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On September 20, the government submitted a proposal to the parliament for legislation on reserve police and certain related acts.
In the future, the reserve police could be deployed during a state of emergency as well as during disorder in a normal situation. This will allow for a more effective response to changed security conditions and new threats and strengthen the operational capability of the Finnish police in extensive and wide-reaching incidents and security tasks.
“The role of the reserve police is to support the police in temporary situations when something unforeseen occurs. In a changing security situation, a disorder in normal circumstances may rapidly escalate into a situation that is challenging to control and even turn into an emergency,” said Minister of the Interior Kai Mykkänen in a bulletin.
The current law on supplemental police will be replaced by legislation on reserve police. The new legislation will include emergency and defense situations as well as disruptions during normal status quo.
An example of such a disruption could be an exceptionally heavy influx of immigrants, when the police will need additional resources, or if the threat level has been temporarily raised to a level that means police resources will be overwhelmed.
Reserve police support the professional police
The purpose of the reserve police is to free up professional police resources to manage their core functions. Reserve police would never operate independently and would only support the professional police under their direct command. The government would always decide on the deployment of the reserve police.
The reserve police operatives must complete compulsory basic training and maintain their skills while in reserve. The reserve police are planning to recruit 1,000 operatives, who could be, for example, persons over 35 years of age with military police training, security guards and other persons interested in supporting the police. The recruits would be voluntary and committed to their duties, and they would be subject to security clearance.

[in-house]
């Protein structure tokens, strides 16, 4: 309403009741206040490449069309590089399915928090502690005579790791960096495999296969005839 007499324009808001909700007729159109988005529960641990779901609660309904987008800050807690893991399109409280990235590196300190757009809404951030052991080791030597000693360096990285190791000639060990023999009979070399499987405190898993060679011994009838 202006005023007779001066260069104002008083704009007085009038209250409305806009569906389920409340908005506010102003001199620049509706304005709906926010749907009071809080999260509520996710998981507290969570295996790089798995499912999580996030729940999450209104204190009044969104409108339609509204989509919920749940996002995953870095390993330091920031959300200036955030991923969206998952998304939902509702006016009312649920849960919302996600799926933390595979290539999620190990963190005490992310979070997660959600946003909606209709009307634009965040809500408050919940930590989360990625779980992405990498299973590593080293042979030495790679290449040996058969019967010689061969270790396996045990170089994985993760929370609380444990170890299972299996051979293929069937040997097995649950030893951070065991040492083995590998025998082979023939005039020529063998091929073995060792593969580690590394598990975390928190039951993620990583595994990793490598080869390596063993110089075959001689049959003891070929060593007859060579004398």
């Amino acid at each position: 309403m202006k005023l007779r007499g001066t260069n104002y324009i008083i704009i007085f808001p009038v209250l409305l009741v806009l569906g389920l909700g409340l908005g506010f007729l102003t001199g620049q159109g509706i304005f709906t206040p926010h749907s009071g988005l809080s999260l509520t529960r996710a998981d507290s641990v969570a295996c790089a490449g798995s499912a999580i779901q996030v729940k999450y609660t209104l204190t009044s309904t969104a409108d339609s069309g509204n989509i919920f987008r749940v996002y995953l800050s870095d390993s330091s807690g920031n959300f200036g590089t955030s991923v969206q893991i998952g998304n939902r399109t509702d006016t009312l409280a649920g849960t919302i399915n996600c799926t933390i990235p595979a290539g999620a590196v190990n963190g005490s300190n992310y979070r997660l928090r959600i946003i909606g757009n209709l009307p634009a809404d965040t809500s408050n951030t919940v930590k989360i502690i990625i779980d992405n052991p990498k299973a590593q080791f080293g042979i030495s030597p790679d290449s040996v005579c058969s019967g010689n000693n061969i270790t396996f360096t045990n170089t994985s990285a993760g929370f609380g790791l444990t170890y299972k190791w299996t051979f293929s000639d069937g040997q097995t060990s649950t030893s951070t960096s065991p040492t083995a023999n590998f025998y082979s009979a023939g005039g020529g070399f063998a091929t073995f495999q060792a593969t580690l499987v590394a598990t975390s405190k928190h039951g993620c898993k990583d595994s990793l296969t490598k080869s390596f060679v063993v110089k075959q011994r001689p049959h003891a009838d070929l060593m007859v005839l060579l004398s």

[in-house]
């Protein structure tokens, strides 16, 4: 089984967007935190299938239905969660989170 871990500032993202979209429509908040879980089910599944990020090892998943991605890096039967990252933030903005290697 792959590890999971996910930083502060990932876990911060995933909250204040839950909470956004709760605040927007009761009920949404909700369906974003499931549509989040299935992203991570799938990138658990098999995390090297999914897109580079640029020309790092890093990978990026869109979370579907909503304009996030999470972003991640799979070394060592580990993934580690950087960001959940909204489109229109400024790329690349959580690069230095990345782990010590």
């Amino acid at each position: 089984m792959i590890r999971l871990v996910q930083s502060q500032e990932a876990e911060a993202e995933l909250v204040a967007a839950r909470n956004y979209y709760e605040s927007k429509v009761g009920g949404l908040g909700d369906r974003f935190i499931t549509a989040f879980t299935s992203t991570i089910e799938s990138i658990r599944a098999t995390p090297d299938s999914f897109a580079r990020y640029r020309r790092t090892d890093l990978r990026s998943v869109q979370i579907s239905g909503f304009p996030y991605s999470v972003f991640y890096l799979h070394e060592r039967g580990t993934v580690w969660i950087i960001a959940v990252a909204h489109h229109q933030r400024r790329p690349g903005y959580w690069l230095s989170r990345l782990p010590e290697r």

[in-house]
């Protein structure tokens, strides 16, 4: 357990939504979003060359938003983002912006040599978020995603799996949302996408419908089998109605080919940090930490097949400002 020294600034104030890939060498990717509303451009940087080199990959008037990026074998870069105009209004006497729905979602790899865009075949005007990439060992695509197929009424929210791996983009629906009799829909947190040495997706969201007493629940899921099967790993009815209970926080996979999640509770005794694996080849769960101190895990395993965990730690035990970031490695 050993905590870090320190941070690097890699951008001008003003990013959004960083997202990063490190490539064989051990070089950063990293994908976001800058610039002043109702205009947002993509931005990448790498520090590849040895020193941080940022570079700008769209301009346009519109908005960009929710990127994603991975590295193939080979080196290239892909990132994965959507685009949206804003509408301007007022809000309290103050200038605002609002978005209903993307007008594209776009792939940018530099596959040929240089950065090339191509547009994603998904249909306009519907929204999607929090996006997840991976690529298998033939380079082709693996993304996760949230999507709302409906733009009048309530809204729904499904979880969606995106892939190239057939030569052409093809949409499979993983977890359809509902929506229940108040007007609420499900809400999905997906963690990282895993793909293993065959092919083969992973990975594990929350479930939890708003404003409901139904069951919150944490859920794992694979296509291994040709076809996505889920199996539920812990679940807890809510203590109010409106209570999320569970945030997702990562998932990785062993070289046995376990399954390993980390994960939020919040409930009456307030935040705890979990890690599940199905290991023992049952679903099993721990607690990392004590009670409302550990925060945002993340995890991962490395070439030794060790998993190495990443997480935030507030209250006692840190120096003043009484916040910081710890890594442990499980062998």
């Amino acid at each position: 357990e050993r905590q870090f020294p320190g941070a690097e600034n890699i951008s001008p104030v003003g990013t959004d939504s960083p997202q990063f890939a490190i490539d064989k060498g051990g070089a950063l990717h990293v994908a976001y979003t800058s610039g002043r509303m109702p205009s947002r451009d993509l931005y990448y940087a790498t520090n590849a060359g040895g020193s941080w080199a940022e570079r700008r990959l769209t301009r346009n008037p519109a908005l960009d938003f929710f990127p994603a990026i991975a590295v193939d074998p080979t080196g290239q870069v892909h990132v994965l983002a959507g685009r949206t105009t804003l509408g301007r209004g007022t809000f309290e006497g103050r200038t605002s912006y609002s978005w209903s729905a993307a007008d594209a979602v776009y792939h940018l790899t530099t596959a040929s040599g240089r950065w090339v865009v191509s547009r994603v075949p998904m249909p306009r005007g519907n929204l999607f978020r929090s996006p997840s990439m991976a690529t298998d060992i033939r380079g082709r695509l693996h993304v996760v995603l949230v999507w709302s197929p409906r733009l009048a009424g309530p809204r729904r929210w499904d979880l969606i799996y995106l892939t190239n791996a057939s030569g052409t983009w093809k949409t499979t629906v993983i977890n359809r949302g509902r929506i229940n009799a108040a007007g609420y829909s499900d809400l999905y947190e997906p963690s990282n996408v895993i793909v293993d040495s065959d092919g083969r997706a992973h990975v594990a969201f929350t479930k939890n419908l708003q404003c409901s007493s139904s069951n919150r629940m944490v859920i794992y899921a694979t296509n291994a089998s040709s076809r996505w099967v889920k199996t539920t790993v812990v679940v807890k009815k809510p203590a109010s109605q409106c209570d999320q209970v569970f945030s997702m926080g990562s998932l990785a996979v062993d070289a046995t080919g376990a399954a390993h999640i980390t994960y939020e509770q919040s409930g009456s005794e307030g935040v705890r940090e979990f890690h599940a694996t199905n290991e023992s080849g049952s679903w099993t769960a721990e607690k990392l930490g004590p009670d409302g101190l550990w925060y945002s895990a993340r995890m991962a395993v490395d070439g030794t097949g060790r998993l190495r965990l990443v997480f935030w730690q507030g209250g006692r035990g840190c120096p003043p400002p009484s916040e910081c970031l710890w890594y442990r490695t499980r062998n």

During disruptions in normal circumstances, the reserve police would support the police by maintaining public order and manage the security at public meetings and events as well as traffic policing.
Guarding closed areas and the transport and guarding of persons in detention could also be among the duties of the reserve police. In emergency and defense situations, the reserve police could be authorized to carry out all police duties.
The reserve police would have the right to carry guns in emergency and defense situations.
The right would not apply when managing disruptions during normal circumstances.
The estimated initial investment for the establishment of the reserve police force is 2.1 million euros, while the running costs will be in the region of 250,000 euros annually. The cost of 100 deployed reserve police operatives would be 400,000–450,000 euros per month.